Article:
As for Lenin, the father of Russian communism. Well, today he's Red Squares number one resident and has been since his death in 1924. There have been rumblings for a while that there is no place for the Lenin mausoleum, and all it stands for, in the new Russia. So much so that Boris Yeltsin, the first post-USSR president of the Russian Federation, intended to close the tomb and bury Lenin next to his mother in St. Petersburg where, apparently, he wished to spend eternity. Need less to say, Yeltsin didn't achieve this while he was in power and it looks like Lenin isn't going anywhere soon. And good thing to because I wouldn't have been able to compare this mausoleum with those of the other Marxists heavy hitters I've had the fortune to visit in recent years; Mao Zedong in Beijing and Ho Chi Minh in Hanoi. Lenin's mausoleum provided the inspiration for both of those mausoleums, violating both Mao and Uncle Ho's desire to be cremated. Sensing a trend here, are we? Anyway, with the three Marxists now embalmed it's a tough call as to who looks more wax like. Thanks to my experiences in Beijing and Hanoi the procedure for paying ones respects to Lenin was a familiar one; pay a ludicrous fee to have someone 'look after' your bag, join a sombre line of other pilgrims/sightseers/mourners and follow, without stopping, a well worn path that brings you in one entrance of the mausoleum, past the chamber with the man himself on display (draped in communist red velvet) and finally out another entrance on the far side. All over quicker than you can mutter under your breath "he sure looks waxy". The added bonus of the Lenin mausoleum however was that the exit brings you out at a closed off section at the base of the Kremlin walls where other greats of Russia's past, political and non-political, are buried. You still have to keep moving as you peruse the granite delights on display here but if you concentrate hard enough you will recognise the final resting places of other famous USSR leaders such as Brezhnev and, of course, Joseph Stalin. Leader during World War II this dude, believe it or not, had Lenin's brain removed in a fanciful attempt to study the 'pure communist' brain. Umm. I guess having gone through that I'll cut Lenin some slack for looking a tad false. Finally, and for good measure, Yuri Gagarin, the first man in space is also buried here. Shouldn't his ashes have been vaulted into space?
It always comes back to Red Square
Right. Enough about Red Square, Lenin & the boys. What else did we get up to? Well, as always, check out the accompanying photographs for full coverage of 'Dave & Henk do Moscow'. What if you couldn't be bothered? There are, after all, 24 photos with descriptions and while I'd love you to take a look I realise I might have already lost some of you and the rest who are still here probably couldn't care less how many photos I've uploaded? Well then here, for you lazy types, is a quick synopsis of what some of the photos show.. -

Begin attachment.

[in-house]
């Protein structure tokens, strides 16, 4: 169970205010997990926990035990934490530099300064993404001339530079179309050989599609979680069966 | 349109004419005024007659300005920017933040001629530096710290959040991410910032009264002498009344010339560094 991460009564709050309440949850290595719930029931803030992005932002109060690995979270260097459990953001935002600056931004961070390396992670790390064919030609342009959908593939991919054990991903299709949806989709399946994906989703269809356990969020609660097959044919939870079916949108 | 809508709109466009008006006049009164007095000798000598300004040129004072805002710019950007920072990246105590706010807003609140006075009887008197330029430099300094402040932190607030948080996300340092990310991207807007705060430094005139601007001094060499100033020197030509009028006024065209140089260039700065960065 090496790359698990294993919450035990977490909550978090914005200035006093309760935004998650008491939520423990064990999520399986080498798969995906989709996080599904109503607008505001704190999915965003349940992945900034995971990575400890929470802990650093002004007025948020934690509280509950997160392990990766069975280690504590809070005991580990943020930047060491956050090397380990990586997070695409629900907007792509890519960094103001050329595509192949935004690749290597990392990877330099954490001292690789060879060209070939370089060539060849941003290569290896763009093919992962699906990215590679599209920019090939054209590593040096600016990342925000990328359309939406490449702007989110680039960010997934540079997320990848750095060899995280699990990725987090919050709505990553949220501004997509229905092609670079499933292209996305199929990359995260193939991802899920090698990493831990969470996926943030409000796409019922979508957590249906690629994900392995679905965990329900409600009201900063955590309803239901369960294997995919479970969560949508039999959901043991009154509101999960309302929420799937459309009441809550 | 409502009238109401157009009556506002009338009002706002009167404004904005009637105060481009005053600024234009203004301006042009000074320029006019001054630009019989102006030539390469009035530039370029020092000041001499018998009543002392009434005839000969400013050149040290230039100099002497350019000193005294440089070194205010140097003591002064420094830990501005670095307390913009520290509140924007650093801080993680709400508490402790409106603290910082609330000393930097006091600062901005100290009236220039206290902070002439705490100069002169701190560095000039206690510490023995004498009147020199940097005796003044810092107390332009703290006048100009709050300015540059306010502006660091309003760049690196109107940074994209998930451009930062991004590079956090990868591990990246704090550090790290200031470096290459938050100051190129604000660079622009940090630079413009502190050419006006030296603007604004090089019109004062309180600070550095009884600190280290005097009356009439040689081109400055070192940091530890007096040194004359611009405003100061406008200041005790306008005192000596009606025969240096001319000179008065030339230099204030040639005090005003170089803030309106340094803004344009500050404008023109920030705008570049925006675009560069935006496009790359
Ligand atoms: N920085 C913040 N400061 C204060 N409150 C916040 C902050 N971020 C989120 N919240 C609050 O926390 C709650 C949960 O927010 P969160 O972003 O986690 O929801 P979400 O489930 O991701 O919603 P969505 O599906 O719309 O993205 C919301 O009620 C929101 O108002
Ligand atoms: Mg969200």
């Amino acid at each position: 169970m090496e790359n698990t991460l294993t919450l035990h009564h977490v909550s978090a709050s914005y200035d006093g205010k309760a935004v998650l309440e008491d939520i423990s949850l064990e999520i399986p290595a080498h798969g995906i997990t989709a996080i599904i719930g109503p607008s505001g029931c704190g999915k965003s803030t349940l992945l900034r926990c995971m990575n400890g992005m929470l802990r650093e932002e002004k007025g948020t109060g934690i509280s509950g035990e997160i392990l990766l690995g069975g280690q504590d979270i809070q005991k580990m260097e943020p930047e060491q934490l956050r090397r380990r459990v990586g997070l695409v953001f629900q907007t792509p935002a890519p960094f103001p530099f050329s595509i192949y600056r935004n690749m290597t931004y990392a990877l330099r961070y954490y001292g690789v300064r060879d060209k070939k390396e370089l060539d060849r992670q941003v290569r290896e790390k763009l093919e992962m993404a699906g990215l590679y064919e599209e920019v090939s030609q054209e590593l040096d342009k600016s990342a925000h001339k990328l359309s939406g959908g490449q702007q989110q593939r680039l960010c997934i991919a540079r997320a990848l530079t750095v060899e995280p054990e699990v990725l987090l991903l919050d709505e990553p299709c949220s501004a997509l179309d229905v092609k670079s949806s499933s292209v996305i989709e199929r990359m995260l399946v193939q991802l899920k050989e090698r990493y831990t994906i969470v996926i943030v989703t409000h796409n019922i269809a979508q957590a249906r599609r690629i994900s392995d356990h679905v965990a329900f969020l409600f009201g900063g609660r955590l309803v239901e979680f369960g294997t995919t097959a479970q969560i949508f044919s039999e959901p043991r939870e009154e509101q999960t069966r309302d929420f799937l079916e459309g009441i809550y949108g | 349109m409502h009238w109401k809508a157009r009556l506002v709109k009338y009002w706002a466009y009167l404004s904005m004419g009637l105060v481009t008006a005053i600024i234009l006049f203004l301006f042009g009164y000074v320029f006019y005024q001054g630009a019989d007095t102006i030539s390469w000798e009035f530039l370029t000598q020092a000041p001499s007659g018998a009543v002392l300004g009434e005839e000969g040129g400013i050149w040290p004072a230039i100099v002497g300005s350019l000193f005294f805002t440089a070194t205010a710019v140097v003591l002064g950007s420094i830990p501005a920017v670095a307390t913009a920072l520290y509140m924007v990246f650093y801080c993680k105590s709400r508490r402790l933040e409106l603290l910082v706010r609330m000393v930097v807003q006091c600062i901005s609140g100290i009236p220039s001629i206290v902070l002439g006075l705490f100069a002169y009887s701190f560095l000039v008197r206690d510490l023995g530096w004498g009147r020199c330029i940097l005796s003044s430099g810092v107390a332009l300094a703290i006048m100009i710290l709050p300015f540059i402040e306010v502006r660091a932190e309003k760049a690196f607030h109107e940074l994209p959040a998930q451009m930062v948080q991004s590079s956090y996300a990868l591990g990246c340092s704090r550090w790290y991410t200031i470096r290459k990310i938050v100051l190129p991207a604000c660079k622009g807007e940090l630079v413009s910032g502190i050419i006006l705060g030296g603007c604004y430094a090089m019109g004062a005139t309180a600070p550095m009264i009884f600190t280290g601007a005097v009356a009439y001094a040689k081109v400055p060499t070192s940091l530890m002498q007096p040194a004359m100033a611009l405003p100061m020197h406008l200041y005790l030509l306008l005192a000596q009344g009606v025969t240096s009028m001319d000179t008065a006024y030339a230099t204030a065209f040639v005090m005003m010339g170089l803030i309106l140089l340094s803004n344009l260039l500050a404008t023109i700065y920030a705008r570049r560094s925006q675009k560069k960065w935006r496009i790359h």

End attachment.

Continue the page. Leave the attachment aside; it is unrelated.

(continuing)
.. stood on a bridge over the Moscow river to get some pictures and nearly froze to death, went searching for a Pushkin statue, looked at a few Russian Orthodox churches on ul Varvarka, went to Sparrow Hills for a view of the city, toured the tourist-accessible parts of the Kremlin (com'on, you gotta see the photos for that), rode the metro to see some of the impressive stations, went to the Lubyanka area to see the old KGB stomping ground and had a look at the redevelopment of the Bolshoi theatre.
But given all that we always seemed to begin and end our day in or around Red Square where, even today, the Cold War still hangs in the air. We had managed to avoid the interests of the Russian militsya (police) up to now... probably because we spent most of the time on trains? But in Moscow, and especially around Red Square, it's a given that tourists will be approached by the police, normally for the usual document checks. Their hope is that your documents are out of order thus allowing them to fine you some arbitrary fee which goes someway to complement their meagre salary. Or so the story goes. Anyway, the two encounters we had with the militsya occurred in the vicinity of the square. Having taken close-up night time pictures of the walls of the Kremlin I was approached by some Russian, or fellow tourist, that I believed genuinely curious to see what I was capturing on my camera. An easy assumption to make; he looked just like a tourist himself. He requested I show him my results and upon seeing the walls of the Kremlin on my camera screen he turned away and muttered into a mic attached to the underside of his coat lapel. Afraid of me stealing some state secrets, are we? The second encounter was of the classic document check type. This encounter, just outside the State Historical Museum at the squares north gate, saw two officers wander over to us and mutter the word
"passport!", to which I said,
"Game on Henk".
Tales of this sort of encounter abound in Moscow so we had ready a photocopy of our Russian visa page showing the necessary visa registration details (a nice lady in Irkutsk train station was good enough to photocopy them for us soon after we arrived in the country and had our visa registered, something every visitor to the country is required to do). Although it was a photocopy it showed all that was required and that all was aboveboard. They didn't seem to like receiving a piece of paper however and responded with another gruff "passport!" We stubbornly (or is that stupidely?) shook our heads and pointed at the pages they had in their hands. I guess they then came to the realization that we weren't worth the hastle so after a brief conversion to each other in Russian they waved us on our way. And we were gone. Gone back to the guesthouse to prepare for the trip to St. Petersburg and for Henk to say his final goodbyes to Elena, a saucy Russian who manned the guesthouse desk and who Henk had taken a shine to over the previous few days. That boy I tell ya.